There was disappointment in the countries which were beaten by Russia and Qatar. “Naturally we are hugely disappointed. At the same time we gave it our best shot,” said England ambassador Gary Lineker. “It was very well presented by our bid team. All you can do is wish Russia well and hope they have a really good World Cup but I wish it was us.” A journalist in Spain reported that there was “bitter disappointment here amongst Spanish fans,” and added that the economic crisis in the country may have been to blame. American supporters watching on large screens in Washington, D.C. were, when it was announced Qatar had won, “simply stunned—no booing or tears, but disbelief; and then a minute later, every face shows honest disappointment,” a BBC correspondent said.

The managing director for the Spain-Portugal joint bid, Miguel Angel Lopez, commented on losing out to Russia. “FIFA thought it was better to promote football in other latitudes and there we are,” he said. “The decision is focused on taking football to regions which have never held a World Cup.” Former Belgian footballer Marc Wilmots said: “Russia is a political choice and Qatar is an economic choice. You can say that to some extent the sport has been the loser with the decision for these two World Cups.”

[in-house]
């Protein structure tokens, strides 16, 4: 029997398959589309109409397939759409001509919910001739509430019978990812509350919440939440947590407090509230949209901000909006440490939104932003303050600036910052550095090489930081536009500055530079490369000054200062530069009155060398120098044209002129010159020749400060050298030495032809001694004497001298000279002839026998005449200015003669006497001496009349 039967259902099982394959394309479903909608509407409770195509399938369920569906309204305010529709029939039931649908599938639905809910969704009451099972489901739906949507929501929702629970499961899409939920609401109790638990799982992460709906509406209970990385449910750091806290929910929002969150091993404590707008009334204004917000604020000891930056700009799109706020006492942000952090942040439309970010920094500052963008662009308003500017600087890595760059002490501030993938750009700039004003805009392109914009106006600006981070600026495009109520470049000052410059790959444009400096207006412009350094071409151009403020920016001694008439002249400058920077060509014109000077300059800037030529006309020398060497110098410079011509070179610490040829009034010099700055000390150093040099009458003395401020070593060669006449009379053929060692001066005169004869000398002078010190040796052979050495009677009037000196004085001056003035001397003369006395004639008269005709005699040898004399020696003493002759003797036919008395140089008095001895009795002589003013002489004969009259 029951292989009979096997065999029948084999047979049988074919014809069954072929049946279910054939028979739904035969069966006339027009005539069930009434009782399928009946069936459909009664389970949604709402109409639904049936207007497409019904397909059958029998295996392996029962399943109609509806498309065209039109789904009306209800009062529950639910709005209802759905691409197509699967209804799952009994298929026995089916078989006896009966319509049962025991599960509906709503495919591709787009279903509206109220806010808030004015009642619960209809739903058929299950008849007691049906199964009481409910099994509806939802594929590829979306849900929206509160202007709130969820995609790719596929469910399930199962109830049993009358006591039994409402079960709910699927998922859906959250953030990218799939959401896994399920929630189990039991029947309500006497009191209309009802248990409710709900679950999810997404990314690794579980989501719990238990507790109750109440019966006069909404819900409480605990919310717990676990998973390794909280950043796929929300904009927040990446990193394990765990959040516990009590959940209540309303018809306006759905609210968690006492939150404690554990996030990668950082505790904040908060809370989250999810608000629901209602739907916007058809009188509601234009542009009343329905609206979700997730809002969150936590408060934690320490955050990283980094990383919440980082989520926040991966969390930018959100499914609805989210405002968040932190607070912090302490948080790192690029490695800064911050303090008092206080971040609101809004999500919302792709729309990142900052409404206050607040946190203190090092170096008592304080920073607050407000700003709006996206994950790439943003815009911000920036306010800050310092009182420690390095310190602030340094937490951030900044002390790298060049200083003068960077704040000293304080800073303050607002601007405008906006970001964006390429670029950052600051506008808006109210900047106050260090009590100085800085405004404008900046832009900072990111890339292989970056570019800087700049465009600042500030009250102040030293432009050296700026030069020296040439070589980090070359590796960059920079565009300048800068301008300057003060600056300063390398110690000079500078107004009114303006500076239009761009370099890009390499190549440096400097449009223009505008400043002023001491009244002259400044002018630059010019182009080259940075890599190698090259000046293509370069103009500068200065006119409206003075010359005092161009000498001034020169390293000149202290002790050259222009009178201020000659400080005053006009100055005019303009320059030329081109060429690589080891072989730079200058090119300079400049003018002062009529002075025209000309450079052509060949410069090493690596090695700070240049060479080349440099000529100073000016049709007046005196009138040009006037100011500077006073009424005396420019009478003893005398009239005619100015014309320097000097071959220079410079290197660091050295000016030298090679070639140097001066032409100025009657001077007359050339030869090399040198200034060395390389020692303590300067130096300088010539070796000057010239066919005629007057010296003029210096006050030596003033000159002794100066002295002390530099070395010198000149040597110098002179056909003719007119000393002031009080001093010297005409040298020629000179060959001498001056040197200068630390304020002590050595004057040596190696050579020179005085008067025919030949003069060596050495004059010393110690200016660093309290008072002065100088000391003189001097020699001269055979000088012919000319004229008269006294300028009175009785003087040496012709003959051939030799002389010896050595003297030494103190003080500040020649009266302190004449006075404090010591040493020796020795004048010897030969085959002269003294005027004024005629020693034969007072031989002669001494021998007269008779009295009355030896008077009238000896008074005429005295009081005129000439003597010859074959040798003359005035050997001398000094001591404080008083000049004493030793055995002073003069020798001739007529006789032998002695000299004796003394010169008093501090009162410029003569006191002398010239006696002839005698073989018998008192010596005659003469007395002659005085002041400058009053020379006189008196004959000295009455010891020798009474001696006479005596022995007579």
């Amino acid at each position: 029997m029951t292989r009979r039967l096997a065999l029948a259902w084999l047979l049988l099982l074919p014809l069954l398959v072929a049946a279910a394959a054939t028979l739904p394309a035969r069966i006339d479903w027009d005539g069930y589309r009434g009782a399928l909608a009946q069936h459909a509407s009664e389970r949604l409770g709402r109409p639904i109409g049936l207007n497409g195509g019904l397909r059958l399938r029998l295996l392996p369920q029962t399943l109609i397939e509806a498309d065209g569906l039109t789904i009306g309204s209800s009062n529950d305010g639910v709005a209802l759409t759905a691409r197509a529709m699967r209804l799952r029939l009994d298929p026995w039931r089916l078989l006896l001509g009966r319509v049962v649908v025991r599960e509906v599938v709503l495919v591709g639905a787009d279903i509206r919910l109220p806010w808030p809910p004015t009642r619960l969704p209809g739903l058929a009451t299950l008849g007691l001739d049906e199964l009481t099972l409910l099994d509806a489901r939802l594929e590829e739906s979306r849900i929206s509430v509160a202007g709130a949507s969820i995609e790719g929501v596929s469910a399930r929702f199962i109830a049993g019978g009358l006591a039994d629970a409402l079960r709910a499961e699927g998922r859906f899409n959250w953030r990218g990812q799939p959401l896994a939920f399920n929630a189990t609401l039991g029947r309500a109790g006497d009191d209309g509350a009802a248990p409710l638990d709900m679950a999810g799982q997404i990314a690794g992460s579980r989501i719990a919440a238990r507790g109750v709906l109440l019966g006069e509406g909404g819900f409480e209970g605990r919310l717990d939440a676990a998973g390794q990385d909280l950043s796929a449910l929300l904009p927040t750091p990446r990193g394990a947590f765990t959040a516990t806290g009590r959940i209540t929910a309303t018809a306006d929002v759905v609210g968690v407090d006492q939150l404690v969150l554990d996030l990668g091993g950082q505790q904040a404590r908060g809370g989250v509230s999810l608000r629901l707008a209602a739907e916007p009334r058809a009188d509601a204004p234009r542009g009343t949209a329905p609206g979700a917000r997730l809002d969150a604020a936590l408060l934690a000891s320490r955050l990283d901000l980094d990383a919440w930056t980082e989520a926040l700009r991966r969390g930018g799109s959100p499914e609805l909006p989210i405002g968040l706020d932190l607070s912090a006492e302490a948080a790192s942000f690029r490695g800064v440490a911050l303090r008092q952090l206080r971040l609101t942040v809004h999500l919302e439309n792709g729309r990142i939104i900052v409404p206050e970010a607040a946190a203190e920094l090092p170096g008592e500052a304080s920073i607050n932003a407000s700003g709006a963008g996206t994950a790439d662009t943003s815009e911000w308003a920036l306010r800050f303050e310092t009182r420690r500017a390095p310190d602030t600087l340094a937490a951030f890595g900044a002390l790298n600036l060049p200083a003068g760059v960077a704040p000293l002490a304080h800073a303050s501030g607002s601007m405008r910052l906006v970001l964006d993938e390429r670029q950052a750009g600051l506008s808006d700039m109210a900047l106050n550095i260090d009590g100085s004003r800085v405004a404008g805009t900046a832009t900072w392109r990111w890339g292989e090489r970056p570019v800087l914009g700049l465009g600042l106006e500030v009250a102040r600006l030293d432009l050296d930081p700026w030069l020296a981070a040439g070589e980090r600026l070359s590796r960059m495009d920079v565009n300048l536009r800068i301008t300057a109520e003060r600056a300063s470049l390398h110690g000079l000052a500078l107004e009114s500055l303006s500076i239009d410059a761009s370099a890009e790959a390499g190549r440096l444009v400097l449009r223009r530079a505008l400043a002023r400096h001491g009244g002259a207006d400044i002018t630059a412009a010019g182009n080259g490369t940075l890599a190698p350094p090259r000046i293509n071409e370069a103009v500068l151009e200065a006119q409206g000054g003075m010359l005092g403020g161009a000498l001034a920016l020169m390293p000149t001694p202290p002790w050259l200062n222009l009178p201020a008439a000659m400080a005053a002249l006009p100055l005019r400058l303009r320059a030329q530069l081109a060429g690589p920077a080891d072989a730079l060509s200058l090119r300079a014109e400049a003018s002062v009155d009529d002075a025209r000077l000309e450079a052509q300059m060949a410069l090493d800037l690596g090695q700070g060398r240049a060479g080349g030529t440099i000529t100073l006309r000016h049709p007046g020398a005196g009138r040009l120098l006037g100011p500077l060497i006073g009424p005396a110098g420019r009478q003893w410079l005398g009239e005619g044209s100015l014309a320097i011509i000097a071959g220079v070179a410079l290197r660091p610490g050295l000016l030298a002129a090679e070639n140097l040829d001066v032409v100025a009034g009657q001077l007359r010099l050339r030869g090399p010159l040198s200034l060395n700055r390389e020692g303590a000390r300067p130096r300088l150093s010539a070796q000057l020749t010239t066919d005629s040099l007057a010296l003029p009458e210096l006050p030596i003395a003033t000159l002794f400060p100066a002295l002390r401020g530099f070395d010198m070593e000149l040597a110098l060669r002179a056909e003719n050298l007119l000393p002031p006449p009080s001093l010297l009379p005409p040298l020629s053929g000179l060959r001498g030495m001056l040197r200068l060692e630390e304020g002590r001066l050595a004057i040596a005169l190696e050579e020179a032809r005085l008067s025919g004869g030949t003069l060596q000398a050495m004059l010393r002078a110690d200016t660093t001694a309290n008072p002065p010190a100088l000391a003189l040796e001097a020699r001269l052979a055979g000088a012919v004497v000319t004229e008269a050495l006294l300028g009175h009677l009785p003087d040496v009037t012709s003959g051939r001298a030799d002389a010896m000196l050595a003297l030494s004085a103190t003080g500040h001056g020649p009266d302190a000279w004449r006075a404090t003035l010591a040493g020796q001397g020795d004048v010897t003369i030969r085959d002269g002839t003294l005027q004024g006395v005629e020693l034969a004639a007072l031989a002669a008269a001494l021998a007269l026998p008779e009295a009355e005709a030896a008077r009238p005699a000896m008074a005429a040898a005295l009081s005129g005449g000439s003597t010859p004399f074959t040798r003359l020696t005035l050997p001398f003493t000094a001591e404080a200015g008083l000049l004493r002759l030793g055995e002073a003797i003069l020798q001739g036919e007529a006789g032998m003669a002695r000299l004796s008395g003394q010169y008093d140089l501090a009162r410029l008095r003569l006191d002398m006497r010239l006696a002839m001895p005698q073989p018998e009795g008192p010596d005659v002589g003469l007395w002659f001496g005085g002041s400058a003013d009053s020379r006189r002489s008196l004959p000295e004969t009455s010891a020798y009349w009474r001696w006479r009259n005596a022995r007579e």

We had heard people say our bid was too soon so it’s possible that was the reason. We knew it would be tough but it’s still a big disappointment.

Howard Stringer, Japan’s bid chairman and CEO of Sony said: “We had it in 2002—that was too big a mountain to climb. I was hoping we could get Japan another mission—the chance to do something spectacular in technology for society.” The vice-president of the Japan Football Association Kuniya Daini added: “We had heard people say our bid was too soon so it’s possible that was the reason. We knew it would be tough but it’s still a big disappointment. We have set a target of hosting the World Cup alone by 2050 so we will be bidding again.” The Australian Sports Minister Mark Arbib told local media: “We’re all pretty shattered over here. It was a bit unexpected because we thought we had run a first-class campaign to win. We did our best … unfortunately it wasn’t the case.”

Making the announcement, Blatter said: “We have had four bidders for 2018 and we can have only one winner. Three of the bidding associations must go home saying ‘what a pity’. But they must say football is not only by winning but football is also a school of life where you learn to lose. That’s not easy.” The 2010 World Cup was held earlier this year in South Africa, and Brazil will host the 2014 World Cup. When the bids for the 2018 and 2022 tournaments were announced in March 2009, Blatter praised the number of countries who wanted to host. “We are very pleased about the fantastic level of interest in our flagship competition, with all initial bidders confirming their candidature.”